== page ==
- Physical Inspection Contingency – the contract gives the Buyer up to 17 days to do inspections but this is often shortened during negotiations. This contingency is usually the most difficult to get through. Buyers spend a lot of money to purchase real estate in the Los Angeles area and they tend to conduct thorough inspections (unless they aren’t well advised by their agent). Typically Buyers will have at least a general inspection and possibly a sewer inspection, a chimney inspection (if there is one) and may also bring in specialists to look at the roof, foundation, drainage, mold etc. Technically, all property is sold “AS IS” but in many cases, Buyers will make some sort of request that the Seller either repair certain things or provide a credit. Sellers should determine what is reasonable and hopefully an agreement can be reached that everyone can live with. Any reports the Seller receives during escrow must be passed on to future Buyers so it’s best to work with the current Buyer if possible. If the Buyer requests that repairs be made, it’s usually best to offer a credit or a reduction in the purchase price. It can be a hassle to make repairs and repairs can often cost more than estimated and lead to other work not anticipated. When demand for your home is high and you receive multiple offers it is often possible to avoid giving any credits or making any repairs.
- Termite Treatment – Now termite inspections are usually conducted by the Buyer and they may request that the house is treated for termites. If treatment is agreed to, it usually needs to be completed prior to the close of escrow. Most lenders will not allow a Buyer to take a credit for termite treatment and complete the work after close. If the property needs to be tented, it usually takes 2 days to complete during which time you will not have access to the house. We usually prefer that our Sellers don’t do treatment but rather provide a credit to the Buyer and let them do it after the close.
- Liquidated Damages and Arbitration of Disputes – checking these boxes is not required but it’s customary that most Buyers and Sellers do. It’s important to read the language in the contract regarding these since it limits your recourse in the event you have a dispute.
A few other points to consider: We like to do what we can to make sure anyone who has influence on the decision (such as spouse, parents etc.) have seen the property and given their blessing before the deal is accepted. You don’t want to go in and out of escrow if you can avoid it because it doesn’t look good to other Buyers and once a property has an accepted offer other potential Buyers usually won’t look at it even when it’s being marketed as looking for a backup offer.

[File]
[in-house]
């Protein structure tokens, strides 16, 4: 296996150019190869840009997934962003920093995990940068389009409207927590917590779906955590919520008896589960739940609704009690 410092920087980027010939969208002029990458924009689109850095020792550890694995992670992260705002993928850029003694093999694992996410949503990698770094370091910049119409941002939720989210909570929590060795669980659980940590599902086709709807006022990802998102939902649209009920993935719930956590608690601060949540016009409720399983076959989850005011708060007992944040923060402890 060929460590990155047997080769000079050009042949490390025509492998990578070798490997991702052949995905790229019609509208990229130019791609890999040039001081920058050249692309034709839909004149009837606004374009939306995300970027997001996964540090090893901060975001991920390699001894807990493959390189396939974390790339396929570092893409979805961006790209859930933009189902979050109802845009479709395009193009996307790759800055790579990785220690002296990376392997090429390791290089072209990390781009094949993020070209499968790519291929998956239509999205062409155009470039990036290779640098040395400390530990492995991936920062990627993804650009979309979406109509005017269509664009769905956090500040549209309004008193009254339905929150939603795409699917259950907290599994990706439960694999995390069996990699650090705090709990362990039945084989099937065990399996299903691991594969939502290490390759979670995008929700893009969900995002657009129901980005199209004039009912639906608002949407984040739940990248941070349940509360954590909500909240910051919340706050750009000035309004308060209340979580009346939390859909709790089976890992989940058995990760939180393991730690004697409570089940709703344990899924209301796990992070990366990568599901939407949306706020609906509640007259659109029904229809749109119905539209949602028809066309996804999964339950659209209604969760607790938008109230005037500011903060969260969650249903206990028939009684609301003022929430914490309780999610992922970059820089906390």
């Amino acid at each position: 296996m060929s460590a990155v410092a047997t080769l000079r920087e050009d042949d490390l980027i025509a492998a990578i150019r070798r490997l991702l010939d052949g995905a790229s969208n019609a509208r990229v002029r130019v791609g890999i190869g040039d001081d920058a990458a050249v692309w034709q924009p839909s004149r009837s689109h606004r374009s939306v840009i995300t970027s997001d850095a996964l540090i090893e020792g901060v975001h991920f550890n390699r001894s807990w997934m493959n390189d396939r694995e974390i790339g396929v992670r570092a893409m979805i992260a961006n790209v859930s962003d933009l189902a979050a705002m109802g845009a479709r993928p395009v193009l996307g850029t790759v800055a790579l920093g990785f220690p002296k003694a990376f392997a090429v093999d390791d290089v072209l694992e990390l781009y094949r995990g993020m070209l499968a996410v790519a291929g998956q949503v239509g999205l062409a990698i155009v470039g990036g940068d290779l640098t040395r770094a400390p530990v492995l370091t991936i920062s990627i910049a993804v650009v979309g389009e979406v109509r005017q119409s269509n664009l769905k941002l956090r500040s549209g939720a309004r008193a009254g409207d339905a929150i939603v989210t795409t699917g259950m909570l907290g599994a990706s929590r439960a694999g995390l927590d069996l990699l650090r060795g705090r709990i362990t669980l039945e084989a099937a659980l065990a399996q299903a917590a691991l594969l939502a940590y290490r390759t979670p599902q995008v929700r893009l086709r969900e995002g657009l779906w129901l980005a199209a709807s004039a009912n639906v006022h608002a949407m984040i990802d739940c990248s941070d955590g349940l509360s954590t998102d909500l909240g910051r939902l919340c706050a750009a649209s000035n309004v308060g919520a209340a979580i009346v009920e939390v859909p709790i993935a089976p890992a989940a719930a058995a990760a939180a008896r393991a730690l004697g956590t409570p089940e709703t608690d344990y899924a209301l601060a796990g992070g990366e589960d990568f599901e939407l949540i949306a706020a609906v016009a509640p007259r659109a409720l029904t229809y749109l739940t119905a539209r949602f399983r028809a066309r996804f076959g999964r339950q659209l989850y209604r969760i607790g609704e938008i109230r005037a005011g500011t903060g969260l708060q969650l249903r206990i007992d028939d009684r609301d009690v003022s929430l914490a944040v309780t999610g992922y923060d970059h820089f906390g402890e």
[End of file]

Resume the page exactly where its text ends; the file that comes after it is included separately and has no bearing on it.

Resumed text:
The way contingencies work in California, the contingency remains open until the Buyer removes it in writing by signing the contingency removal form – that means a 17 day contingency isn’t up unless they remove it. If the time is up and the Buyer still has not taken the necessary action the Seller can send the Buyer a notice to perform which gives them 48 hours to remove the contingency. If after the time passes and they still have done nothing the Seller can cancel the deal. In most cases, the Buyer will get their entire 3% initial deposit back unless they have removed ALL contingencies in writing.
Until they remove ALL contingencies in writing, a Buyer can walk away from the deal and get their initial 3% deposit back. Once all contingencies are removed, if the Buyer does not purchase the property the Seller would likely get to keep the deposit. Be aware that escrow will not always close on time – often by no fault of the Buyer. Lenders are usually the biggest reason closings get delayed.
Per the contract, the property must be left in broom clean condition and all personal property including trash like old paint cans etc. must be removed (unless the Buyer has agreed to allow you to leave stuff like that). Nail holes in the walls do not have to be patched.
At times the Seller will negotiate that they leaseback the property for a period of time after the close of escrow – usually at a rate equal to the Buyer’s daily PITI. Ideally a lease back should not exceed 29 days. Longer leaseback periods require more paperwork and are not always permitted by the lenders. In both cases, the Seller becomes the tenant and the Buyer is the landlord – at times Buyers will ask for a security deposit. It’s important to have a clear understanding of what the Buyer’s expectations are during the leaseback in terms of bringing in contractors etc.
Contact Kevin at (310) 200-4916 or email email@example.com